Sign up for the Spouse & Family Newsletter

Most Popular Spouse Articles

Related Spouse Articles

Military Life 101

  • job fair
    Military Spouse Employment 101
    While the military will always throw a monkey wrench in any best-laid plans, your career doesn't have to be one of them.
  • (Photo: U.S. Department of Education)
    Military Spouse Education Help 101
    Good news for you: Being a military spouse can actually make some parts of going back to school easier.
  • (Photo: U.S. Navy)
    Military Life 101
    Military life has a lot of nuts and bolts. You know, the little things that make up just an ordinary day.
  • stack of one dollar bills
    Military Spouse and Family Benefits 101
    Don't know exactly how to get your military spouse and family benefits or want to know more about what they are? Read on.
  • Movers at Scott Air Force Base, Illinois, load up a truck with household goods. Jose Ramirez/Air Force
    Military Spouse and Family Moves 101
    Whether you're an old pro or new to the military moving game, there's stuff to learn about PCSing. Here's our easy PCS 101 guide.
  • (Photo: U.S. Marine Corps/Lance Cpl. Sullivan Laramie)
    Military Family Deployment 101
    Preparing for deployment can seem like an uphill battle. But we've been there. Here's what you need to know.
  • Military family
    Military Family Life 101
    Military life is not easy, but we've got your back. From marriage to kids and parenting, we have the resources you need.

Reintegration Concerns Are Normal, Expected Part of Deployment Cycle

Coast Guard Cutter Vigorous homecoming 600x400
LANDSTUHL REGIONAL MEDICAL CENTER, Germany - If you're feeling anxious about reuniting with a loved one after being deployed for 15 months, or if you've already redeployed and seem to have trouble fitting into the family routine again, there's one important factor you need to realize - what you're experiencing is normal and usually resolves itself with time.

"Every Soldier and every family is going to experience some kind of difficulty during the transition. Expect it, it's normal," said Captain Shawn Gallagher, an Army psychiatric nurse practitioner at Landstuhl Regional Medical Center. Insomnia is a common complaint among returning Soldiers, as well as being hyper-vigilant to noise, or showing displays of anger that are more than normal or last for a longer duration.

"While the Soldier's been away, the spouse may have become more independent," said Gallagher. "Everything he's used to has changed and he may not be sure where he fits into the family situation. But the Soldier needs to understand that that is a normal part of the post-deployment cycle. There's nothing wrong with them, but it's just something that happens and that typically improves and gets better over time."

While the spouse may have become more independent, the Soldier can become more reliant on his or her "battle buddy" and fellow Soldiers while living in a life and death environment with them 24/7 for more than a year.

When the deployment ends, the intense camaraderie ends rather suddenly. Unlike Soldiers who spent weeks together decompressing on troops ships as they returned from World War II, today's Soldiers can be flown home, receive a hero's welcome and enjoy a warm reception at home all within days of redeploying with their unit in Afghanistan or Iraq. But as many find out, said Gallagher, the honeymoon eventually ends and the reality and normalcy of day-to-day life soon resumes.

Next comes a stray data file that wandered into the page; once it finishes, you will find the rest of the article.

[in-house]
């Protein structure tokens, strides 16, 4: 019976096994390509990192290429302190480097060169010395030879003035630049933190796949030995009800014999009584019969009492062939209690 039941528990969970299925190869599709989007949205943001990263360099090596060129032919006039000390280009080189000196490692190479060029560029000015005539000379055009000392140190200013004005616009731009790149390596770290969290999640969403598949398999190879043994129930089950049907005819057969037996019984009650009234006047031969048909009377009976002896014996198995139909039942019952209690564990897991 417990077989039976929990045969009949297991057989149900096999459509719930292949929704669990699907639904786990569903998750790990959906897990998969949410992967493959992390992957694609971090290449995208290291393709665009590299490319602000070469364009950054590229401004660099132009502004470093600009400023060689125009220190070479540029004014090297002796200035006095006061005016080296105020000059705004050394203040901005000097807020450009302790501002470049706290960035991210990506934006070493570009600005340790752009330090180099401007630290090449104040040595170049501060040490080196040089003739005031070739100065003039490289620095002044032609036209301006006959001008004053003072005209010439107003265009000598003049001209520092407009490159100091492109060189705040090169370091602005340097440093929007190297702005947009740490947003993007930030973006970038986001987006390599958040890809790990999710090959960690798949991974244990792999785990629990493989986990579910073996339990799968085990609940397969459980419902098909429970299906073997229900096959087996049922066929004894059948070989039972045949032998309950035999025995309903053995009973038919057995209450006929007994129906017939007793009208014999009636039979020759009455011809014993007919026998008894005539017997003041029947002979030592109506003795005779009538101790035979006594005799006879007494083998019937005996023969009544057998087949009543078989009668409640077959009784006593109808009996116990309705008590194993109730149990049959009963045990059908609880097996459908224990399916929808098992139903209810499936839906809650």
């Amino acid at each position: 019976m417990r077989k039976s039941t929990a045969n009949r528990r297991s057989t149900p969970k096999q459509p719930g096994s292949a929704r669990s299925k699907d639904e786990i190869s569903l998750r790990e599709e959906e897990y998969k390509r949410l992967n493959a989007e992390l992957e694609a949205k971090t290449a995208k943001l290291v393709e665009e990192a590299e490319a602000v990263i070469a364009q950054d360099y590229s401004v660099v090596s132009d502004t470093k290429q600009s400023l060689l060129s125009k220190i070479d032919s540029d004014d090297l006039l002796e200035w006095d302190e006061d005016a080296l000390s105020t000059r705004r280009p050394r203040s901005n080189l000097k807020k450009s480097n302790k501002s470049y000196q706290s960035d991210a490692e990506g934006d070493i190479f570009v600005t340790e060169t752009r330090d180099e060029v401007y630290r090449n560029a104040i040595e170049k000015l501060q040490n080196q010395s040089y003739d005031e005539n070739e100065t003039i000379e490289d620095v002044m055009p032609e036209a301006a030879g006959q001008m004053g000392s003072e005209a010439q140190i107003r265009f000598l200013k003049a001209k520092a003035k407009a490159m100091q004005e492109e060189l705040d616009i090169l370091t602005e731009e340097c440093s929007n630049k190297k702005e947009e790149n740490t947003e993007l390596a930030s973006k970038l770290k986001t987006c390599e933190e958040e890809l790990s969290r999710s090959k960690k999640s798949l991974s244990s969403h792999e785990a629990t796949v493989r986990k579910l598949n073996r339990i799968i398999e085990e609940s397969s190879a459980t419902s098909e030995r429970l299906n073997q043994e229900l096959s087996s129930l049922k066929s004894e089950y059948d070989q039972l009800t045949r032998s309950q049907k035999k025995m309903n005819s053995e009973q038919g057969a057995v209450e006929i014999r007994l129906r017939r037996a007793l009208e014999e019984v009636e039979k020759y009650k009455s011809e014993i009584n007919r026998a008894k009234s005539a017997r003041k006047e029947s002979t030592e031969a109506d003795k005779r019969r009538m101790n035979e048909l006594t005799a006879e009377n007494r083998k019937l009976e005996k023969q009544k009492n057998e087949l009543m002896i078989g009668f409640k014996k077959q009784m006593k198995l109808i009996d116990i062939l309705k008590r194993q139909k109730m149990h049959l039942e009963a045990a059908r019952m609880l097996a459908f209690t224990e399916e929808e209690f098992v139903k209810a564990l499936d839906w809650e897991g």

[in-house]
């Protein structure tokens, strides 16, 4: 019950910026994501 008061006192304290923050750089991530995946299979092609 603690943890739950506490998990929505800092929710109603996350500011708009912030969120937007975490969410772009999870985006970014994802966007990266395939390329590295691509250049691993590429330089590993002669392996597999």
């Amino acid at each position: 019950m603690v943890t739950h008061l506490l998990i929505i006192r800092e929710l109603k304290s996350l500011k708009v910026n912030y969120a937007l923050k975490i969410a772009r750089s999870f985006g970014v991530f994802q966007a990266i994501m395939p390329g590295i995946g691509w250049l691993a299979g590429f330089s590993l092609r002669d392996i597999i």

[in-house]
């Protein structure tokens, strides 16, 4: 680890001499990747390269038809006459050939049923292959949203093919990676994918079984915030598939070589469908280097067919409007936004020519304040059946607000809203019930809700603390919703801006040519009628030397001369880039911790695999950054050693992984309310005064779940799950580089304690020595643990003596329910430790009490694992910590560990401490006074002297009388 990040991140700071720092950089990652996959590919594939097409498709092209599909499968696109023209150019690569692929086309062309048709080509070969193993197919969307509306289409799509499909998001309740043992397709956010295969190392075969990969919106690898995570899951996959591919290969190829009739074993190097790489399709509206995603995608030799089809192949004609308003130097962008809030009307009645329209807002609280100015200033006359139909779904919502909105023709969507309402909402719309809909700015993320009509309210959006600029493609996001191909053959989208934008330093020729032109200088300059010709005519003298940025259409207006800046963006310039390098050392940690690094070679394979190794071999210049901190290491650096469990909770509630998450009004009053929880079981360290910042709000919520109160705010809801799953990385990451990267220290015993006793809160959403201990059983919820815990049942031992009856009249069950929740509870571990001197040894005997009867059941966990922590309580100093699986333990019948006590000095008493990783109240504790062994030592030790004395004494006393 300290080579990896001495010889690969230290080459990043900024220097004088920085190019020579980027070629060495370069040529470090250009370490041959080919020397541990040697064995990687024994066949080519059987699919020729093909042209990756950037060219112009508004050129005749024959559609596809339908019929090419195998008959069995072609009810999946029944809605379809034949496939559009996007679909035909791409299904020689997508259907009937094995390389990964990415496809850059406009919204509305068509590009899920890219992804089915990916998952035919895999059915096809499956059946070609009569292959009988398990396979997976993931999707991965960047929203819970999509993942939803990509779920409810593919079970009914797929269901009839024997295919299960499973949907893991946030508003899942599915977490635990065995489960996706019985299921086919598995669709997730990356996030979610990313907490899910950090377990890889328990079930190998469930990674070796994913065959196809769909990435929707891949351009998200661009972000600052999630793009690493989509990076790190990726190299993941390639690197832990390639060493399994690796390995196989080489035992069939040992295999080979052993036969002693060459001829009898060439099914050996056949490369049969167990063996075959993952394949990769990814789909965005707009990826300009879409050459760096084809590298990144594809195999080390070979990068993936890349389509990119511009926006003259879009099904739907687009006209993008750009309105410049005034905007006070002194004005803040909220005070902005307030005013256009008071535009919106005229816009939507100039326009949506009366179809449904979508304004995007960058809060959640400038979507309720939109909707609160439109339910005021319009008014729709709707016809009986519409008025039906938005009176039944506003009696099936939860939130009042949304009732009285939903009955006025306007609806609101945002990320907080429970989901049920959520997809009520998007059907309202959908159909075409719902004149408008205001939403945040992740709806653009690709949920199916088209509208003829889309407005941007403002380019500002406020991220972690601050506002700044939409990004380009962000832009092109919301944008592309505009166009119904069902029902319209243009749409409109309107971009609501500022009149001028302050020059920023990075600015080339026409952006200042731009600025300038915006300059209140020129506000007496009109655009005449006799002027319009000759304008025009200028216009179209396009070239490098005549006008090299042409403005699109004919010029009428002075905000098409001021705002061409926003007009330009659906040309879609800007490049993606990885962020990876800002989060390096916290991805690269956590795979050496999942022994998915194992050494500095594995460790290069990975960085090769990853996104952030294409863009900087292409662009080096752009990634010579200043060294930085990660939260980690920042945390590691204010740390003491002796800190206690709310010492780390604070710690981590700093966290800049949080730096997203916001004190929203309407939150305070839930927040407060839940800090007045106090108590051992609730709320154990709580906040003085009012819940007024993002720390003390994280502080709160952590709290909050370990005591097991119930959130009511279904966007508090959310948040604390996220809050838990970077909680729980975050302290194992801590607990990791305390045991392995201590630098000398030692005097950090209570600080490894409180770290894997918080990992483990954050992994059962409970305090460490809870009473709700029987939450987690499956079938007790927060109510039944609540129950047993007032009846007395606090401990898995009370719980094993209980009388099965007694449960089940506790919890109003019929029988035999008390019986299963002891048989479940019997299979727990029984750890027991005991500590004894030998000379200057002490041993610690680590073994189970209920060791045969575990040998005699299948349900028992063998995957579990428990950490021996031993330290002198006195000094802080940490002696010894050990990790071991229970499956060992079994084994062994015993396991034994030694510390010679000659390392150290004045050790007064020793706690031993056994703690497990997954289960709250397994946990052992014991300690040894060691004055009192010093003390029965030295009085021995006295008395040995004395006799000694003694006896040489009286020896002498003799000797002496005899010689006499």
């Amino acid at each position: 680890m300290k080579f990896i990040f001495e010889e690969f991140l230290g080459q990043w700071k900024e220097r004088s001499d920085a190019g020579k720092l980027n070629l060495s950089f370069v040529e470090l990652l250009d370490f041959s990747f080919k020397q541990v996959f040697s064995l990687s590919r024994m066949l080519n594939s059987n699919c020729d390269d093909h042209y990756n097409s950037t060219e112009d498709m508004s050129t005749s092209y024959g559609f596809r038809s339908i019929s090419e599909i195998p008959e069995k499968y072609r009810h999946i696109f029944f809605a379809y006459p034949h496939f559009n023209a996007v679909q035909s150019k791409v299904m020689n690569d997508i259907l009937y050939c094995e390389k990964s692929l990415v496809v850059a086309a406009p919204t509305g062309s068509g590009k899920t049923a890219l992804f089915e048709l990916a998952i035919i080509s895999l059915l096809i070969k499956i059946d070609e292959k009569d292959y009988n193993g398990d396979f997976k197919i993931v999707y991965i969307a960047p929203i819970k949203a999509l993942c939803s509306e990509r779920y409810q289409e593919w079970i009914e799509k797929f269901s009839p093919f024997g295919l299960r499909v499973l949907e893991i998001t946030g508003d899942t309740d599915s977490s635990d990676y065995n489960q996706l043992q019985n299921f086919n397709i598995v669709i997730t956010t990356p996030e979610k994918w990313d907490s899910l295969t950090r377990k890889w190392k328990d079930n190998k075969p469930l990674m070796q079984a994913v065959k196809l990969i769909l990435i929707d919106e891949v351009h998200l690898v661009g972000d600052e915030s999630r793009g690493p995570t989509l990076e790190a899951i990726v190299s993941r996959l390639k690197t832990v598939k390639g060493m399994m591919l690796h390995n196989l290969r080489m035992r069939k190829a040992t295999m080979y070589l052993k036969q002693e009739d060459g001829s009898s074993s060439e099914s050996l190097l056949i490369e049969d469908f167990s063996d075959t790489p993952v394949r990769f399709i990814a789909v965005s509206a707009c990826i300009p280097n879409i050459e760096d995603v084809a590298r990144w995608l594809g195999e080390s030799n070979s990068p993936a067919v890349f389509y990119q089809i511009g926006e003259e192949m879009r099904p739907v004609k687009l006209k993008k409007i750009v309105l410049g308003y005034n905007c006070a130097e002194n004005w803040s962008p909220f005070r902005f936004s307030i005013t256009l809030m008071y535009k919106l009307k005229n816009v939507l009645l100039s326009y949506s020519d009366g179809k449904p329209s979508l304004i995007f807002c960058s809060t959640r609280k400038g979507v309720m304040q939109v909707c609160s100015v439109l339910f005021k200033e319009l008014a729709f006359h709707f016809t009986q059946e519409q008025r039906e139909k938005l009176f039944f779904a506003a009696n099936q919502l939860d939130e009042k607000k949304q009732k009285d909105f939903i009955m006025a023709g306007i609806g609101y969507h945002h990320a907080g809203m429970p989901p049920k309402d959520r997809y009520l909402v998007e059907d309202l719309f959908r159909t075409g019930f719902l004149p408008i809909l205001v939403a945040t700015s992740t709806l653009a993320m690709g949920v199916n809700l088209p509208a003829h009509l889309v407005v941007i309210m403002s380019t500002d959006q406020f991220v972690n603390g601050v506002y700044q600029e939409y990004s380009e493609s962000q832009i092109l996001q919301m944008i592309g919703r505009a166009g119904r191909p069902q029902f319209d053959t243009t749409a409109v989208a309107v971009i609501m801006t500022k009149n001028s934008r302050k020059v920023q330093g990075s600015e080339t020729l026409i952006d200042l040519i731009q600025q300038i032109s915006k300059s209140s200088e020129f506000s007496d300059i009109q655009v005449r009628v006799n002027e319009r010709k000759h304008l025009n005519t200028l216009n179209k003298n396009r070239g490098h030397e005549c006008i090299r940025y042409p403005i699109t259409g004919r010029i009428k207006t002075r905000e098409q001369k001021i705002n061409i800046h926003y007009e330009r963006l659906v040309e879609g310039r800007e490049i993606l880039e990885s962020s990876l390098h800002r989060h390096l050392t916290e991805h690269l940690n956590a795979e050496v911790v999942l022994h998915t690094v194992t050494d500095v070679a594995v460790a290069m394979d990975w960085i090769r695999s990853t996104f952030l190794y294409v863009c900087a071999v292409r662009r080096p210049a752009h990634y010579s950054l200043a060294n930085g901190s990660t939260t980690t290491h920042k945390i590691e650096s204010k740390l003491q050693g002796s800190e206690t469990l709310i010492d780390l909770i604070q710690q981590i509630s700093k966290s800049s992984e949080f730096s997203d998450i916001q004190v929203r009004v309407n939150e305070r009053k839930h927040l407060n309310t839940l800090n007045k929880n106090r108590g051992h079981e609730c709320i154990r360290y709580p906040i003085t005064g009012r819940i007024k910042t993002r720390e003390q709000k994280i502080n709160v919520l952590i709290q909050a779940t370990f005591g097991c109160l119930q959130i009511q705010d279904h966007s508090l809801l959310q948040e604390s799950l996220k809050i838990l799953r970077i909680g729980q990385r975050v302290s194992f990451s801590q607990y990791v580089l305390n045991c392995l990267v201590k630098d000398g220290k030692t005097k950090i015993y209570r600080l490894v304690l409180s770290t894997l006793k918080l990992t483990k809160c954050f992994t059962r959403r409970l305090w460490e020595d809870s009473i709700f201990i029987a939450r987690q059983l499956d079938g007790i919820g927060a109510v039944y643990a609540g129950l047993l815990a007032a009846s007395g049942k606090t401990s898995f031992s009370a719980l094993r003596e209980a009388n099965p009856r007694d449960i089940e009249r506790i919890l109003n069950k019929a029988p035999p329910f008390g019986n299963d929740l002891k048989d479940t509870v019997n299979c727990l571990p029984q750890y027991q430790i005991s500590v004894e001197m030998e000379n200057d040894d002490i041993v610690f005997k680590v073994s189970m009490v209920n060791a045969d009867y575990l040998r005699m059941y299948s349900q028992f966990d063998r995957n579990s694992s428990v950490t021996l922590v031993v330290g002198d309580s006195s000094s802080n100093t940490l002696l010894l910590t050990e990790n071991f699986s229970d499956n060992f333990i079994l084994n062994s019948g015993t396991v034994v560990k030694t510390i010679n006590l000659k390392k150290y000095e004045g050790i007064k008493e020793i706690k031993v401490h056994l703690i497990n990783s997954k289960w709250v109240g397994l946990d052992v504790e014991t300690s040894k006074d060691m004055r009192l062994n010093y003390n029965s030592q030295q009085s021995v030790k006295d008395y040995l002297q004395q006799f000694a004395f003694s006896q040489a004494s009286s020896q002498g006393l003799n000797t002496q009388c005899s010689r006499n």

To help better ease into the transition, Gallagher said communication is the key, and to begin the discussion while still deployed. Find out how your spouse has been getting by day-to-day, and ask question about the new routine. By doing so, Gallagher said, you're letting your spouse know you recognize that adjustments have been made, but at the same time letting him or her know that you want to become part of the routine again.

"It's like when you're dating. You're starting over in some respects," Gallagher said of establishing the routines of a new life together.

And as with dating, problems can arise. Most Soldiers don't have redeployment issues that don't resolve themselves with time, but for those who do, Gallagher recommends seeking out a friend, family member, clergy or a battle buddy to discuss what you're feeling.

As for seeking professional help, Gallagher offers the following advice: "If you think it may be better to talk with someone, that's a positive sign, and that's the time to see someone - not because of psychiatric concerns but to reinforce combat stress principles and management."

And for those who do need additional help readjusting, the good news is that much of the stigma for seeking help has taken a definite positive downturn, said Captain (Dr.) Sebastian Schnellbacher, an Army psychiatrist at LRMC.

The stigma has decreased as the Army has increased its efforts to identify and resolve potential problems, said Schnellbacher, noting that Soldiers are assessed both before and after they deploy, as well as follow-up assessment months after they've returned.

For more information on predeployment, deployment and post-deployment issues for Soldiers and family members, Gallagher recommends visiting the Army's Battlemind web site.

Related Topics

Family and Spouse Deployment Reintegration from deployment

Military News App by

Download the new News App for Android on Google Play or for Apple devices on iTunes!

Featured VA Loan Articles